Internal Revenue Bulletin: 2003-46
November 17, 2003
Helicopters. This ruling concludes that a helicopter is not an airplane for purposes of section 147(e) of the Code which provides that a private activity bond is not a qualified bond if issued as part of an issue and any portion of the proceeds of such issue is to be used to provide any airplane, skybox, or other private luxury box, health club facility, facility primarily used for gambling, or store the principal business of which is the sale of alcoholic beverages for consumption off premises.
Whether a helicopter is an “airplane” within the meaning of § 147(e) of the Internal Revenue Code of 1986.
Entity is an organization exempt from Federal income tax under § 501(a) as an organization described in § 501(c)(3). Entity owns and operates certain hospital facilities that include a trauma center. Entity provides emergency medical care and treatment in its trauma center. Entity proposes to expand the trauma center to add additional emergency rooms. As part of the expansion, Entity intends to purchase a helicopter to provide helicopter ambulance service to the trauma center for accident victims and other medical emergencies.
Issuer will issue bonds (Bonds) as qualified 501(c)(3) bonds under § 145 and loan the proceeds to Entity to finance the expansion of the trauma center and the purchase of the helicopter.
Section 103(a) provides that, except as provided in § 103(b), gross income does not include interest on any State or local bond. Section 103(b) provides, in part, that § 103 (a) shall not apply to any private activity bond that is not a qualified bond (within the meaning of § 141).
Section 141 provides, in part, that a bond is a private activity bond if the bond is issued as part of an issue that meets the private business use test of § 141(b)(1) and the private security or payment test of § 141(b)(2). The private business use test is met if more than 10 percent of the proceeds of an issue are to be used for any private business use. The private security or payment test is met if the payment of the principal of, or the interest on, more than 10 percent of the proceeds of an issue is directly or indirectly (1) secured by an interest in property used or to be used for a private business use, (2) secured by an interest in payments in respect of such property, or (3) to be derived from payments, whether or not to the issuer, in respect of property, or borrowed money, used or to be used for a private business use.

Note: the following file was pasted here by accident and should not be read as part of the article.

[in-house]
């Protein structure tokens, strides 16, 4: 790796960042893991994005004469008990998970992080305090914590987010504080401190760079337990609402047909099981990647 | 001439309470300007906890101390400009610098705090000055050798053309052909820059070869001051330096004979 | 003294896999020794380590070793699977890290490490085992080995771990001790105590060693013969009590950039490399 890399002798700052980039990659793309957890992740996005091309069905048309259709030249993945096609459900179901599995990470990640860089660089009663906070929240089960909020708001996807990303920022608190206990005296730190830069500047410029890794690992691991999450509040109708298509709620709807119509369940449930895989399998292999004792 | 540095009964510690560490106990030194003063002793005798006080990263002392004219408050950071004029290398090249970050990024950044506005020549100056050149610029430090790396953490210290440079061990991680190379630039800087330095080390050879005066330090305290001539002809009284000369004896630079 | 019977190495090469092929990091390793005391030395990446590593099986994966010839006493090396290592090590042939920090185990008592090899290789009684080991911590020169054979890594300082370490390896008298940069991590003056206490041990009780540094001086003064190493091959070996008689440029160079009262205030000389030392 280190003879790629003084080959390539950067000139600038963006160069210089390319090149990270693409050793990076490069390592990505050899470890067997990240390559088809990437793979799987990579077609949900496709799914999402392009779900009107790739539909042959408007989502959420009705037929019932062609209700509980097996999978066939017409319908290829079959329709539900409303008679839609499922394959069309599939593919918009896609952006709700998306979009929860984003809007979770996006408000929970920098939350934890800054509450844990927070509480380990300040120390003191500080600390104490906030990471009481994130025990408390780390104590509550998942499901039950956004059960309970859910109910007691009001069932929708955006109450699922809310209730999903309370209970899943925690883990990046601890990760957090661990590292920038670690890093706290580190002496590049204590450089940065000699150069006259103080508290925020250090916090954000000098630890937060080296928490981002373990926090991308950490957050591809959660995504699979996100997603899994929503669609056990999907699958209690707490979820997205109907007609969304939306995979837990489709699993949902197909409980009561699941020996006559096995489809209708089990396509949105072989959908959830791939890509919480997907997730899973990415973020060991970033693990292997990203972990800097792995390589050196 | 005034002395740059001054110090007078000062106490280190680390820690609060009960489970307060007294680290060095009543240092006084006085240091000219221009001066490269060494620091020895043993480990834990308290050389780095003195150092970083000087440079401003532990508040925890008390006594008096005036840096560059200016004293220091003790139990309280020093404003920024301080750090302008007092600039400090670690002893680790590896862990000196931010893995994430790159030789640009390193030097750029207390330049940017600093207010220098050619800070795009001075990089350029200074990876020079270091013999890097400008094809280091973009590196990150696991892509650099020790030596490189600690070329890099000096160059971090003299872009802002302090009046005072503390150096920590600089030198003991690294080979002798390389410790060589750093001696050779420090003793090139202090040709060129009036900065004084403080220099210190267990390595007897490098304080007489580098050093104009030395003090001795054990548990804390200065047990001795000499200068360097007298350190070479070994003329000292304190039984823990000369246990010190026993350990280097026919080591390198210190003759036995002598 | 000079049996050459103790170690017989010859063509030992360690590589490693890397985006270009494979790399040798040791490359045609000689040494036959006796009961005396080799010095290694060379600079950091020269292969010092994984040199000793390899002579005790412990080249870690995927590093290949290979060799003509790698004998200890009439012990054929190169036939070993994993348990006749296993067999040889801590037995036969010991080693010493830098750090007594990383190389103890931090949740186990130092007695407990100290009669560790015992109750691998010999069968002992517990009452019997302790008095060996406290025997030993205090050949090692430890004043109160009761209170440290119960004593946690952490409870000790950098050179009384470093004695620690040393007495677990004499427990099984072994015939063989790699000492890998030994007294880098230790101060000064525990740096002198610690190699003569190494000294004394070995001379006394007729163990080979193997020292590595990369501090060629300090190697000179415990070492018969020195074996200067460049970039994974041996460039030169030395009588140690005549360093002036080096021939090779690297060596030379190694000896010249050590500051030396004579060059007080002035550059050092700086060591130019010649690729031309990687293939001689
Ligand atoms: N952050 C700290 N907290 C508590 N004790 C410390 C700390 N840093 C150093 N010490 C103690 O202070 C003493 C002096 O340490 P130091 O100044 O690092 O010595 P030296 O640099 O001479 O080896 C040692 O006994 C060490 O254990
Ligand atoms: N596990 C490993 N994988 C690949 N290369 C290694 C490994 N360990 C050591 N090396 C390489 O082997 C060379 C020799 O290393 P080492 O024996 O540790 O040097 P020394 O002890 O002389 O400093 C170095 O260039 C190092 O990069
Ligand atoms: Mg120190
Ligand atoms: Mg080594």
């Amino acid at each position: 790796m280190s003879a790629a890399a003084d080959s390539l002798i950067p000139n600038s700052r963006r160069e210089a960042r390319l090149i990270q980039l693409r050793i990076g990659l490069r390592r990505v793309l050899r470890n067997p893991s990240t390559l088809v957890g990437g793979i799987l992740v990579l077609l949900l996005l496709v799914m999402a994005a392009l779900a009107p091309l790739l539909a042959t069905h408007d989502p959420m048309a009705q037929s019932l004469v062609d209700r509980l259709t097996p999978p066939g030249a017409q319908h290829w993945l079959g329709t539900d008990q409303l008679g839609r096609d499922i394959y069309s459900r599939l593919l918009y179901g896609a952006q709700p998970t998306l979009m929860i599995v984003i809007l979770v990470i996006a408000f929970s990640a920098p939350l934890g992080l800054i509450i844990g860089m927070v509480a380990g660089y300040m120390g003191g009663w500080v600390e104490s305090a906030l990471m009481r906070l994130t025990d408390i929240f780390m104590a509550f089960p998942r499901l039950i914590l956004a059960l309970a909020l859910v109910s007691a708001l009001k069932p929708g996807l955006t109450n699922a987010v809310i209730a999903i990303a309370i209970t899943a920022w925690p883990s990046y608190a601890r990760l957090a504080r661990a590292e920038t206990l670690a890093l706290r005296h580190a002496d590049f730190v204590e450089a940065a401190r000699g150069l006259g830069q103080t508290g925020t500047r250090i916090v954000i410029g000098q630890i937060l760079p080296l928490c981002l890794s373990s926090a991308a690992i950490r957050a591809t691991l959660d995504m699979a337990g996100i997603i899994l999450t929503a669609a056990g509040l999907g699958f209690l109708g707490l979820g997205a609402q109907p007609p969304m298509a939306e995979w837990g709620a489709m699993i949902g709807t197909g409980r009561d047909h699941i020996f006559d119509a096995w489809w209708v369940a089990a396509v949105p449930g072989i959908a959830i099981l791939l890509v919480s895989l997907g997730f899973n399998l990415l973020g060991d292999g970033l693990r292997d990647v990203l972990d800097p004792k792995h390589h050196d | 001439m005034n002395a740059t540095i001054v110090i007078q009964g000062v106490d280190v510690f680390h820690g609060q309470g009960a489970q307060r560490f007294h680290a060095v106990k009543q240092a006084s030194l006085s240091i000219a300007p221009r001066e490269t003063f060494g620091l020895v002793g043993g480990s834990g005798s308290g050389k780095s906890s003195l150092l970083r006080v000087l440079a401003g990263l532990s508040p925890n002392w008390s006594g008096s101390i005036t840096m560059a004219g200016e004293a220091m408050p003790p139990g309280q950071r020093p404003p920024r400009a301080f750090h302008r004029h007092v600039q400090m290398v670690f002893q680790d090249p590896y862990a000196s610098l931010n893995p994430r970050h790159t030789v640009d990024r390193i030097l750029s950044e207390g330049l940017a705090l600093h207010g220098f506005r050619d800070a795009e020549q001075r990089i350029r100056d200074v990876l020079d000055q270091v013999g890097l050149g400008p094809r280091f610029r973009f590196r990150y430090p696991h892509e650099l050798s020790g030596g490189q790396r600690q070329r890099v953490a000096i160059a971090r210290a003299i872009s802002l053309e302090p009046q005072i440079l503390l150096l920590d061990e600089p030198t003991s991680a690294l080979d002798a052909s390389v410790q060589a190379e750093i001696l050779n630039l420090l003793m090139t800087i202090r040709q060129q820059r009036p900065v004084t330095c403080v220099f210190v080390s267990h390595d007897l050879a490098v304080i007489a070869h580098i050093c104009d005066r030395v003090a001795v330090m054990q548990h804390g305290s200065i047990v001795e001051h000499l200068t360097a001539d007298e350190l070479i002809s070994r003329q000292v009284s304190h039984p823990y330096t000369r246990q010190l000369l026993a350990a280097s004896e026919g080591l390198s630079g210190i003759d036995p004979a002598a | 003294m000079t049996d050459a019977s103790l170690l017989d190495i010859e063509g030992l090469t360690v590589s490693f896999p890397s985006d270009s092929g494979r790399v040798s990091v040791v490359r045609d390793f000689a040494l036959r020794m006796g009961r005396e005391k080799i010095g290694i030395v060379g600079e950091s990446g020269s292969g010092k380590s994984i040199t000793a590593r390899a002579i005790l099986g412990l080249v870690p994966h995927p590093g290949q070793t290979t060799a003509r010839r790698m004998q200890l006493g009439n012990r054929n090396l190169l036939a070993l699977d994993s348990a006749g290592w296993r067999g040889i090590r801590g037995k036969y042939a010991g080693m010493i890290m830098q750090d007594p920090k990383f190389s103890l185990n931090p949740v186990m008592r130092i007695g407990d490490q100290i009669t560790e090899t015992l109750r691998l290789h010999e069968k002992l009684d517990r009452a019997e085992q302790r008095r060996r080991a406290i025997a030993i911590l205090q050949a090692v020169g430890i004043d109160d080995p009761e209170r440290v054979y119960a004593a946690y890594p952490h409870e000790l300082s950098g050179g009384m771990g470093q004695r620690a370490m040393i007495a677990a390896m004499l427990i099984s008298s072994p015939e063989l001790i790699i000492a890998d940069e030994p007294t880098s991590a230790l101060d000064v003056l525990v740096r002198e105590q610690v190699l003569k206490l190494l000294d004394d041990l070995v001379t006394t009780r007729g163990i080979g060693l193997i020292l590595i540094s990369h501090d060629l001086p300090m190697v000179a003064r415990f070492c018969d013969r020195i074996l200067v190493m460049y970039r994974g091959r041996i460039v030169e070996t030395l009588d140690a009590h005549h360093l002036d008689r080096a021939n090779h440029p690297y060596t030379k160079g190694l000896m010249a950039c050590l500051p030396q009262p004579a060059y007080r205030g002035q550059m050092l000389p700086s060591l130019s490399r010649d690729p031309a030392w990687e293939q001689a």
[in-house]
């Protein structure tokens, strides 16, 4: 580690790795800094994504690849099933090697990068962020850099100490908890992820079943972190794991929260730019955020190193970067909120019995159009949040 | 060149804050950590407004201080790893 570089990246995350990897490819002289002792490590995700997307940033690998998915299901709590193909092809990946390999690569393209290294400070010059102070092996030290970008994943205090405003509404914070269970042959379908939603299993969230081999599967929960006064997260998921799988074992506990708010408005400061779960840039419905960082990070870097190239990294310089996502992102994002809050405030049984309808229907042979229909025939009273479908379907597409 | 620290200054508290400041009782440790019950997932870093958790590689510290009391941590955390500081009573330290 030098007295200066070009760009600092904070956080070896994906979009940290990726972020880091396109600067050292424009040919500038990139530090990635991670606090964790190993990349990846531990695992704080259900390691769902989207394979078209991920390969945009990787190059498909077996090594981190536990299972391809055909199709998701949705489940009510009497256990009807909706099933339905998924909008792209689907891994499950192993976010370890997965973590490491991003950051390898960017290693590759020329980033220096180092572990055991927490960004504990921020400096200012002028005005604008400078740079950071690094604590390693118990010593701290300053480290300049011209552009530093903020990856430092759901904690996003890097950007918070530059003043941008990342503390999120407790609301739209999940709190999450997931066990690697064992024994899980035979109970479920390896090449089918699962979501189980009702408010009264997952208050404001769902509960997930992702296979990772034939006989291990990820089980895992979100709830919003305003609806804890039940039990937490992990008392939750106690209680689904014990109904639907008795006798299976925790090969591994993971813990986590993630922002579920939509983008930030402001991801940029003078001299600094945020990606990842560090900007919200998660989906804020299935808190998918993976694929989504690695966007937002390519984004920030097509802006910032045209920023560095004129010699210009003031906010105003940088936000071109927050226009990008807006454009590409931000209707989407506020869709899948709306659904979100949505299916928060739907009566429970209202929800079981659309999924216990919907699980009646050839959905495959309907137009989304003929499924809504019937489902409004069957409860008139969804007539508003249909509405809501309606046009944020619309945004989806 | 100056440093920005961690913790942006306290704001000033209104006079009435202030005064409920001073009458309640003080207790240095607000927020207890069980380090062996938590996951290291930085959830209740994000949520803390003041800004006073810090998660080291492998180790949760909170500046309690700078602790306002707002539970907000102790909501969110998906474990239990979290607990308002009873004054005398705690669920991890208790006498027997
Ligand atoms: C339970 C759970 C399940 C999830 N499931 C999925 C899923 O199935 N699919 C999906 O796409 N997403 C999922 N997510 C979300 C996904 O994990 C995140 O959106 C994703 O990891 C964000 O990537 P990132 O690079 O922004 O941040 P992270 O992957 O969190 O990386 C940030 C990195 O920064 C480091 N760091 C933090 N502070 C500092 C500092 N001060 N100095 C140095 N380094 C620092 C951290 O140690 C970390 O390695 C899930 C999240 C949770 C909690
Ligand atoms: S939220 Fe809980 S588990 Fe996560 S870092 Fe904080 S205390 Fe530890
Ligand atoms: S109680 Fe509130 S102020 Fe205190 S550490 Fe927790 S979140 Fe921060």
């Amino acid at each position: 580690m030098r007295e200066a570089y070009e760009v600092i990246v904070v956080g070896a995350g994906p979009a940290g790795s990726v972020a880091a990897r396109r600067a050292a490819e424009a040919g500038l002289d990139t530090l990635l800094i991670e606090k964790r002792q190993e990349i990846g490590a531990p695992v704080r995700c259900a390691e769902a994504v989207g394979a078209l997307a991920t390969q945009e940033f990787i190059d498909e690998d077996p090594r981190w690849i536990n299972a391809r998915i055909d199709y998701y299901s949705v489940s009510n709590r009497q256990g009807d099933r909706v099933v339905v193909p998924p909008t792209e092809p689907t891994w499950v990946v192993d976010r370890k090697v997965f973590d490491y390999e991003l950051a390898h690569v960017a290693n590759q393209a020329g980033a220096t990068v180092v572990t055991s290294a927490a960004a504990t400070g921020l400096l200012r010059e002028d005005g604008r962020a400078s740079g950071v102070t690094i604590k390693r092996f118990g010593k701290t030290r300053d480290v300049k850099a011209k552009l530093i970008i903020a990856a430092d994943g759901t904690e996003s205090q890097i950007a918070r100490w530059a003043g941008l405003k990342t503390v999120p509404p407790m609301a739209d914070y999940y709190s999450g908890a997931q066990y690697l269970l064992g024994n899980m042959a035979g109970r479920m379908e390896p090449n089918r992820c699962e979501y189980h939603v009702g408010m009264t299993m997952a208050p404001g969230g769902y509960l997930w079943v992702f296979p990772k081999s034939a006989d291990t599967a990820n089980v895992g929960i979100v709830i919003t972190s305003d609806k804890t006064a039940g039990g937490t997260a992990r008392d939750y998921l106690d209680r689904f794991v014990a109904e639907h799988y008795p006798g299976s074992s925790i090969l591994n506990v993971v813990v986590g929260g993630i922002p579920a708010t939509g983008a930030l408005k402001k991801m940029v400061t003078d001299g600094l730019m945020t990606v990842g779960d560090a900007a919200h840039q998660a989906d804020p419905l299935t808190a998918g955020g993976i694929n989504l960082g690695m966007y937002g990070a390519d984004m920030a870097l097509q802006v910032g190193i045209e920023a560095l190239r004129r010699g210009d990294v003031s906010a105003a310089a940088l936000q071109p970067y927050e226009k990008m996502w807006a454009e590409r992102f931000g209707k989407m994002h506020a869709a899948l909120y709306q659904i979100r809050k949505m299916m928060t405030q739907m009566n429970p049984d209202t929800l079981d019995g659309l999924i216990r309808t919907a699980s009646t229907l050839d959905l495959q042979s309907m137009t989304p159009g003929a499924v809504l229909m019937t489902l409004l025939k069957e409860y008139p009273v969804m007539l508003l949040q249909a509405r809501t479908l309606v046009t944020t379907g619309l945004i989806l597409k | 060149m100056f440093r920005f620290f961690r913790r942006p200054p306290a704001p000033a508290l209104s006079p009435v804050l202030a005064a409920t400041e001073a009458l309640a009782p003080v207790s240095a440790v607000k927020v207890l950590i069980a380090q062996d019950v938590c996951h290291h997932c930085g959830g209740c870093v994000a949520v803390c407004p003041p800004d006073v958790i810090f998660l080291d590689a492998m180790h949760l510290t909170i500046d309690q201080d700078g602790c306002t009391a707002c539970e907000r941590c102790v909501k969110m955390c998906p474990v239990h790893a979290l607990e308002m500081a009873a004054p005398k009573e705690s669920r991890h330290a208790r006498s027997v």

Section 141(e) provides, in part, that the term “qualified bond” includes any private activity bond that (1) is a qualified 501(c)(3) bond; (2) meets the applicable requirements of § 146; and (3) meets the applicable requirements of each subsection of § 147.
Section 145(a) provides, in general, that the term “qualified 501(c)(3) bond” means any private activity bond issued as part of an issue if (1) all property which is to be provided by the net proceeds of the issue is to be owned by a 501(c)(3) organization or a governmental unit, and (2) such bond would not be a private activity bond if (A) 501(c)(3) organizations were treated as governmental units with respect to their activities which do not constitute unrelated trades or businesses, determined by applying § 513(a), and (B) §§ 141(b)(1) and (2) were applied by substituting “5 percent” for “10 percent” each place it appears and by substituting “net proceeds” for “proceeds” each place it appears.
Section 147(e) provides that a private activity bond shall not be a qualified bond if issued as part of an issue and any portion of the proceeds of such issue is to be used to provide any airplane, skybox, or other private luxury box, health club facility, facility primarily used for gambling, or store the principal business of which is the sale of alcoholic beverages for consumption off premises.
Section 147(e) does not define the term “airplane.” When a word is not defined by statute, it is construed in accord with its ordinary and common meaning. See Carlson v. Commissioner, 116 T.C. 87, 93 (2001). In this regard, Webster's Collegiate Dictionary (11th Ed. 2003), defines the term “airplane” as a “powered heavier-than-air aircraft that has fixed wings from which it derives most of its lift.”
Here, Entity will use a portion of the proceeds of the Bonds to finance the purchase of a helicopter. Webster's Collegiate Dictionary defines the term “helicopter” as “an aircraft whose lift is derived from the aerodynamic forces acting on one or more powered rotors turning about substantially vertical axes.” It defines the term “aircraft” as “a vehicle (as an airplane or balloon) for traveling through the air.” Thus, airplanes and helicopters are types of aircraft, but a helicopter is not an airplane. Accordingly, the helicopter to be purchased by Entity with proceeds of the Bonds is not an “airplane” for purposes of § 147(e).
The principal authors of this revenue ruling are Vicky Tsilas and Johanna Som de Cerff of the Office of the Division Counsel/Associate Chief Counsel (Tax Exempt and Government Entities). For further information regarding this revenue ruling, contact Vicky Tsilas at (202) 622-3980 (not a toll-free call).
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